The role of a parent in a child’s life is vital at any stage of life. You’ve been there every day since day one, from the time they were born, when they took their first steps, and when they learn how to bike. But when separation happens in the family, your role as a parent will start to change and you may not be there to witness the next important events in their life.
So you want to file a divorce and you and your partner want custody. A custody trial is a difficult process not only for parents but also for children. You hire a family court lawyer to guide you throughout the legal process and deal with all the mental and emotional impacts of the situation. Your child may somehow know what is going on and may feel stressed and pressured to pick between their parents, or they may choose to act out.
Regardless of how you want the trial to be civil, filing child custody is difficult, especially for fathers. Courts have no discrimination against fathers, but very few of them get full child custody. While there are plenty of reasons for this, it’s natural to feel discouraged if the father wants full custody. Although this can be challenging, it’s still possible.
Whether you’re a father filing joint or full custody, it’s important to take extra steps to prepare for a child custody battle. A little preparation can help you make a better case and get the result you’re after.
No matter how you want to keep the trial less stressful, you have to accept that there will be tons of hurdles involved. You have to openly discuss with the court what makes you the better parent. This means you have to reveal every piece of evidence to get a better case. It might mean revealing your partner’s state of mental health, the family’s finances, and the worst family fights.
In turn, your partner will also do the same. They will reveal all your bad qualities and put those things in the worst possible light. Obviously, this can hurt your emotional and mental well-being, making it difficult to handle the case.
As much as possible, you have to be polite and civil despite having strong emotions. The last thing you want is to let your emotions overpower your judgment and lose your temper. Although full custody is what you really want, make sure to do a reality check first. Can you manage it on your own financially and practically?
Your lawyer and the court will ensure you get a clearer view of the arrangement you’re petitioning for. Think of all the responsibilities involved as a single parent. Consider the things you have to handle on a day-to-day basis and the strategies you’ll employ to manage them effectively.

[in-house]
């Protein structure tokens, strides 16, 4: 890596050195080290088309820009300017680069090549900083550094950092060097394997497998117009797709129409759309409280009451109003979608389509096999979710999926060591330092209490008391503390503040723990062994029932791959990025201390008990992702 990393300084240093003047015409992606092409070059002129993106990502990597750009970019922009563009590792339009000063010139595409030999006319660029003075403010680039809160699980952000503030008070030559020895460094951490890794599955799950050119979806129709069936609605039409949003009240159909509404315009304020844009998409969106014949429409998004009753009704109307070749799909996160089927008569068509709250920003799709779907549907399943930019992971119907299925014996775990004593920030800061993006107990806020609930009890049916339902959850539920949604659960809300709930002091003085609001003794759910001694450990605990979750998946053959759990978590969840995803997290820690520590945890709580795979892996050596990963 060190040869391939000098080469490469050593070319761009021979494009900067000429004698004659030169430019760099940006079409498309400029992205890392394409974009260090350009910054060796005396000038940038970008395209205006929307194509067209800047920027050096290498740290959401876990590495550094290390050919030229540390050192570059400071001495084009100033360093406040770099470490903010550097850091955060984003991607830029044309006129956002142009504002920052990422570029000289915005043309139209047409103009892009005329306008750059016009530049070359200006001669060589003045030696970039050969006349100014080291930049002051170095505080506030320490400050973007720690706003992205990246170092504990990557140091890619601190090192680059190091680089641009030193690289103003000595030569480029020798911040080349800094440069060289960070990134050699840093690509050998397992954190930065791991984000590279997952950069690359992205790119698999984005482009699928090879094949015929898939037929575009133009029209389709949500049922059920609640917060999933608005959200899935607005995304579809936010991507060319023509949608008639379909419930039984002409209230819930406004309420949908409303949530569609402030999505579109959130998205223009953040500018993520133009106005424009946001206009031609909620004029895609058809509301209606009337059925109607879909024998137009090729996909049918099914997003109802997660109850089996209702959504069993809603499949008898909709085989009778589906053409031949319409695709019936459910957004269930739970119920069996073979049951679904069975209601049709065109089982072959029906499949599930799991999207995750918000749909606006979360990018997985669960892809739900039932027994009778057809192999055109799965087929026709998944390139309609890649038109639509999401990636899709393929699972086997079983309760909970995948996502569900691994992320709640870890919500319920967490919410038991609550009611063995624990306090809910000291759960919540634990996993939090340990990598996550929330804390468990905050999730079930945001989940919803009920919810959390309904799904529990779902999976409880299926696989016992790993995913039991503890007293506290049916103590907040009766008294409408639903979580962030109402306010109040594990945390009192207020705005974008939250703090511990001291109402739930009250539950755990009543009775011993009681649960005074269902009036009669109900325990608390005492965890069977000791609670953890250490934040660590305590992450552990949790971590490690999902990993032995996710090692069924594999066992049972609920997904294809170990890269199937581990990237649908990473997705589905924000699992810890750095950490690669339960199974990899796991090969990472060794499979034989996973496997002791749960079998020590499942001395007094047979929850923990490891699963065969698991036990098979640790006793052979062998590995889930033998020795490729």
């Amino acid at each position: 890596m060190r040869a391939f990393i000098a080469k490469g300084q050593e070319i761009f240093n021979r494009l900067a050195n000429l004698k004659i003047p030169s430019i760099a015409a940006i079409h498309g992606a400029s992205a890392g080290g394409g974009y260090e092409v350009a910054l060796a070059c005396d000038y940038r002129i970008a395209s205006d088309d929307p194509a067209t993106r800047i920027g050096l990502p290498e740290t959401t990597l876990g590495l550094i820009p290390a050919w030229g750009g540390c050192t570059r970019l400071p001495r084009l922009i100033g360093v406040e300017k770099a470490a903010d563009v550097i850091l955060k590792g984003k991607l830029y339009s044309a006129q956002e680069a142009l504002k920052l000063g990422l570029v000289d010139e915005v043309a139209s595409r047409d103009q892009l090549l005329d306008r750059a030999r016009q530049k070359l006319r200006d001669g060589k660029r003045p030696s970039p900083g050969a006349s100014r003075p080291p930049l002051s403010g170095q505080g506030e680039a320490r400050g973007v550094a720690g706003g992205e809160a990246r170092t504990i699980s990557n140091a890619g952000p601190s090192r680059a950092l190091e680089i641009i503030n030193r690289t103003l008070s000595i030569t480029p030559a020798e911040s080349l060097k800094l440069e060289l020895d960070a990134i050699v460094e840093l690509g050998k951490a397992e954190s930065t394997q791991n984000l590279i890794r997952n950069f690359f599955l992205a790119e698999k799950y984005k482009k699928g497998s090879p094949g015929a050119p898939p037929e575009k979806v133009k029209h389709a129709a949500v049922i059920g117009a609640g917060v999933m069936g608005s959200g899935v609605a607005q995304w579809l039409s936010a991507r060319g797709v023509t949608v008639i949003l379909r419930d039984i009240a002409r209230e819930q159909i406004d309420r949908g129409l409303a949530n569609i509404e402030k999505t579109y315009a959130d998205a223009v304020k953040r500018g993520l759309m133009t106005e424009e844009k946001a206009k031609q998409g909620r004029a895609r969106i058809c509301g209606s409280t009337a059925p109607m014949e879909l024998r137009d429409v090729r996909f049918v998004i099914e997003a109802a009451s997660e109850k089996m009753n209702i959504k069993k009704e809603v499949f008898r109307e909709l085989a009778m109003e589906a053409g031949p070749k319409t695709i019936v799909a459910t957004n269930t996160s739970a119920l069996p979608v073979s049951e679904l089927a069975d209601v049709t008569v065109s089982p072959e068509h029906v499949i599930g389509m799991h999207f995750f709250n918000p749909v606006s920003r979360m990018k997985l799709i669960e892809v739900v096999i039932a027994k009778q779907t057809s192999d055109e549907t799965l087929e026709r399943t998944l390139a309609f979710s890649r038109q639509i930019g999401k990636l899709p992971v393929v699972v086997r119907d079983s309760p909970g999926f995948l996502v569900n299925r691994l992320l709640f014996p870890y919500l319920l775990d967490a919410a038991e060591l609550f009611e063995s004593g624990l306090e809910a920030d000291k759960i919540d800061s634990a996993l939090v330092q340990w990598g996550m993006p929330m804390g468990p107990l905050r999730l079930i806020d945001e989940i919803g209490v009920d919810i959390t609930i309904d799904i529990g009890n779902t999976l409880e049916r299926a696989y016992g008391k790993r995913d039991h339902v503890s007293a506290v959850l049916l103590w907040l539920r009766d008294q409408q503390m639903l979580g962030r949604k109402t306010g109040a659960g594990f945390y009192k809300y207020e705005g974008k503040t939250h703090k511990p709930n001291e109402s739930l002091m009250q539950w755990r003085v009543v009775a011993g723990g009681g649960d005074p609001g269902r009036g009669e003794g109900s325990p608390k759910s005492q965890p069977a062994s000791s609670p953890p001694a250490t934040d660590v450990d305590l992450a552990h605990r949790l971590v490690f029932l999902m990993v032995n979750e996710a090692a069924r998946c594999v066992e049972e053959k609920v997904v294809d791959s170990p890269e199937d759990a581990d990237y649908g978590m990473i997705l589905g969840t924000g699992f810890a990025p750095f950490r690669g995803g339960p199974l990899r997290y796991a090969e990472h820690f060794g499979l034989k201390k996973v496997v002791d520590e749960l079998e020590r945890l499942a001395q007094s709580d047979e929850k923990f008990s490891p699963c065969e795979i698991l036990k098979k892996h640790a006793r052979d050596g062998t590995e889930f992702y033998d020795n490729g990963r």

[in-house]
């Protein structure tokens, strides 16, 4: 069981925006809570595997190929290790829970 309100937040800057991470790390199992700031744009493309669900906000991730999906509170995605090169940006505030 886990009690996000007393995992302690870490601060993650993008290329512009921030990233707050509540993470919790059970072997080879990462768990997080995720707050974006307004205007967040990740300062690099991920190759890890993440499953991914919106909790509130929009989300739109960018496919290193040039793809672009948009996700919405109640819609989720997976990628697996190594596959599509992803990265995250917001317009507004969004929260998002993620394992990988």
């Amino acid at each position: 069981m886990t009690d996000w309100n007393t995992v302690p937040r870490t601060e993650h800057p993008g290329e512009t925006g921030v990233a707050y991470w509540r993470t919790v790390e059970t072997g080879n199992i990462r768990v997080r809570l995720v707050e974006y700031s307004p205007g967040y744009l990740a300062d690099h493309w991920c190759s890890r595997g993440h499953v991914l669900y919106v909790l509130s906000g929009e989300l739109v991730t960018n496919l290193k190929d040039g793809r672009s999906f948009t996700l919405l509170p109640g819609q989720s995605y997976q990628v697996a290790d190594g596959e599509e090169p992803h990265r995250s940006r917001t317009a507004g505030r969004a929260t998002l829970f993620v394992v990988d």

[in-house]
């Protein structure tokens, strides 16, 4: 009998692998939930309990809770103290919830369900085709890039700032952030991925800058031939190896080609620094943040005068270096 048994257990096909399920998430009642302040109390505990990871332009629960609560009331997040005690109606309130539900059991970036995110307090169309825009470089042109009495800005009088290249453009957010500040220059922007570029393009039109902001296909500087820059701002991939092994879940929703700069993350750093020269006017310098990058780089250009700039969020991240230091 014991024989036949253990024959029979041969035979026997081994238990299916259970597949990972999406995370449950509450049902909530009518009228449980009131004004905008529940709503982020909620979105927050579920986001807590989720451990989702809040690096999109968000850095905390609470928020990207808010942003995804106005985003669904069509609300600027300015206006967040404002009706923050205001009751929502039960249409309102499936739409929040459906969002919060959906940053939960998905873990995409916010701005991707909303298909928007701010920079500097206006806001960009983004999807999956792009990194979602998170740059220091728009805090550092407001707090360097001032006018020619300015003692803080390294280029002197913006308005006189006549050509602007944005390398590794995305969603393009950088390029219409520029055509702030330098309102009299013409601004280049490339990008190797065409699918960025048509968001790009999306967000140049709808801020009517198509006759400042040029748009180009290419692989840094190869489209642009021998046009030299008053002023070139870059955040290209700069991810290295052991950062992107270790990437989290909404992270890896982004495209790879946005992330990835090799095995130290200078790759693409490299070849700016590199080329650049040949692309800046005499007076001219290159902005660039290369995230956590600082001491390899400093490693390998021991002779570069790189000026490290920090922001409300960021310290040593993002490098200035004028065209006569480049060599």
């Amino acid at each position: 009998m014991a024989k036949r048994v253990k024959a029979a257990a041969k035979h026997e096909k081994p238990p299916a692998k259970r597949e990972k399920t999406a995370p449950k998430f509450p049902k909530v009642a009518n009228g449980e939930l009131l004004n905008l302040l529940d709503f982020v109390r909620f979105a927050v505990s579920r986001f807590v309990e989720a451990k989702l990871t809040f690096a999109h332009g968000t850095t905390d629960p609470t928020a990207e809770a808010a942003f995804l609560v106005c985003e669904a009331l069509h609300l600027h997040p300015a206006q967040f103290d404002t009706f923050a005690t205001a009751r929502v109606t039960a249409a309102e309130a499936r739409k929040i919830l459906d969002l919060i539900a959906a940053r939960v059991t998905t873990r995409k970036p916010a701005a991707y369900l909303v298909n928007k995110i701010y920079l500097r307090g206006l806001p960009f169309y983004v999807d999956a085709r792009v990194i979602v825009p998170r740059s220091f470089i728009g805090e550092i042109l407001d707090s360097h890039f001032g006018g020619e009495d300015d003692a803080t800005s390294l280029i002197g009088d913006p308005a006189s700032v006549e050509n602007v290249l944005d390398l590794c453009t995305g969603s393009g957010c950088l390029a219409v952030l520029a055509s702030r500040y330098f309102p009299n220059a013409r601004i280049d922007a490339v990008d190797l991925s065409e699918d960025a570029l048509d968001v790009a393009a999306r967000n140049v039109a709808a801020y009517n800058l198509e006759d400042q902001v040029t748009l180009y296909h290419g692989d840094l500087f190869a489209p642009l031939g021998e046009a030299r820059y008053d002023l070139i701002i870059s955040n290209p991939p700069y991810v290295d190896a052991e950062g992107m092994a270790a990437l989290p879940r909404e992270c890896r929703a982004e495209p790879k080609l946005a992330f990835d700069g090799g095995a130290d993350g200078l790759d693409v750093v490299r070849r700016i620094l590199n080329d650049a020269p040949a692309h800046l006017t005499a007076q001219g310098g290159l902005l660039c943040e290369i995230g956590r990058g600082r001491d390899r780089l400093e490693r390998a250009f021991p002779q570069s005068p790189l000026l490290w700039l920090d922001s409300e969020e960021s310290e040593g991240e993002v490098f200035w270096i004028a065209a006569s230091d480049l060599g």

Create a plan
The court will expect the parent to be prepared once it awards custody. Before this happens, go through all the possible questions asked by the judge to present the most appropriate responses.
For instance, the judge will ask about your plans regarding living arrangements, financial preparedness, the child’s education, and after-school activities. Make sure you have considered all these issues before answering the judge’s inquiry with full honesty and detail.
You may also seek the help of parents who also went through a child custody trial. Ask for their advice to get better insight and understand possible expectations. But keep in mind that every parent has a unique experience. Don’t let the emotional aspects of their experience influence the facts. Most of the time, hearing someone else’s negative experience can affect your rational judgment.
No matter what happens, stay involved in your child’s life. Aside from handling the child’s basic needs, the court will find evidence of a healthy parent-child relationship. Although you have developed a meaningful connection with the children, the court will also investigate the objective aspects of the relationship.
For example, does your child’s teacher know you? Are you aware of your child’s academic progress? Do you help your child with their homework or participate in your child’s religious, education, and social events? Do you know who their friends are?
Also, don’t forget to fulfill your obligations for child support. Make sure to have regular payments and maintain records such as receipts, checks, and other important documentation.
Remember, judges have no inclination to change existing arrangements for child custody if things don’t work well. If you will want to file custody and make the best case, you need to present compelling evidence to explain why this arrangement will serve the best interest of the children. But if the process is giving you a tough time, seek a therapist or psychologist to put you in a better emotional state.